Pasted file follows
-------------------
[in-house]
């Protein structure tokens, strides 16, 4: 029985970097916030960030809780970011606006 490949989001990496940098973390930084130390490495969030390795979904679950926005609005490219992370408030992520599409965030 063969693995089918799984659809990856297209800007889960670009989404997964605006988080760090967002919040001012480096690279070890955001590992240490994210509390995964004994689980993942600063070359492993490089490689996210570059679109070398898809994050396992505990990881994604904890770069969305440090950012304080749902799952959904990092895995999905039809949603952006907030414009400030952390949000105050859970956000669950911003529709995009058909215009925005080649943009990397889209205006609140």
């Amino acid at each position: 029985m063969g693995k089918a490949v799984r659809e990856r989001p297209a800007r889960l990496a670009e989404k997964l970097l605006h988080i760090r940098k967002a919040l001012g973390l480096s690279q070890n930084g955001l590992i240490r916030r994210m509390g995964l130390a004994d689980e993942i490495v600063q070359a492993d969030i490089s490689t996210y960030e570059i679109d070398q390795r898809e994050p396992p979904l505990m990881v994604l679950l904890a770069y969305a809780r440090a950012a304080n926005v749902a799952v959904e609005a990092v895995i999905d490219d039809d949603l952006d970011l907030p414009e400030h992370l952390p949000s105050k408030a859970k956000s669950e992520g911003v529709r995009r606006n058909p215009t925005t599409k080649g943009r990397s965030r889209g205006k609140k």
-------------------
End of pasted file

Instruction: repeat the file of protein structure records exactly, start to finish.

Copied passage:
[in-house]
């Protein structure tokens, strides 16, 4: 029985970097916030960030809780970011606006 490949989001990496940098973390930084130390490495969030390795979904679950926005609005490219992370408030992520599409965030 063969693995089918799984659809990856297209800007889960670009989404997964605006988080760090967002919040001012480096690279070890955001590992240490994210509390995964004994689980993942600063070359492993490089490689996210570059679109070398898809994050396992505990990881994604904890770069969305440090950012304080749902799952959904990092895995999905039809949603952006907030414009400030952390949000105050859970956000669950911003529709995009058909215009925005080649943009990397889209205006609140």
């Amino acid at each position: 029985m063969g693995k089918a490949v799984r659809e990856r989001p297209a800007r889960l990496a670009e989404k997964l970097l605006h988080i760090r940098k967002a919040l001012g973390l480096s690279q070890n930084g955001l590992i240490r916030r994210m509390g995964l130390a004994d689980e993942i490495v600063q070359a492993d969030i490089s490689t996210y960030e570059i679109d070398q390795r898809e994050p396992p979904l505990m990881v994604l679950l904890a770069y969305a809780r440090a950012a304080n926005v749902a799952v959904e609005a990092v895995i999905d490219d039809d949603l952006d970011l907030p414009e400030h992370l952390p949000s105050k408030a859970k956000s669950e992520g911003v529709r995009r606006n058909p215009t925005t599409k080649g943009r990397s965030r889209g205006k609140k």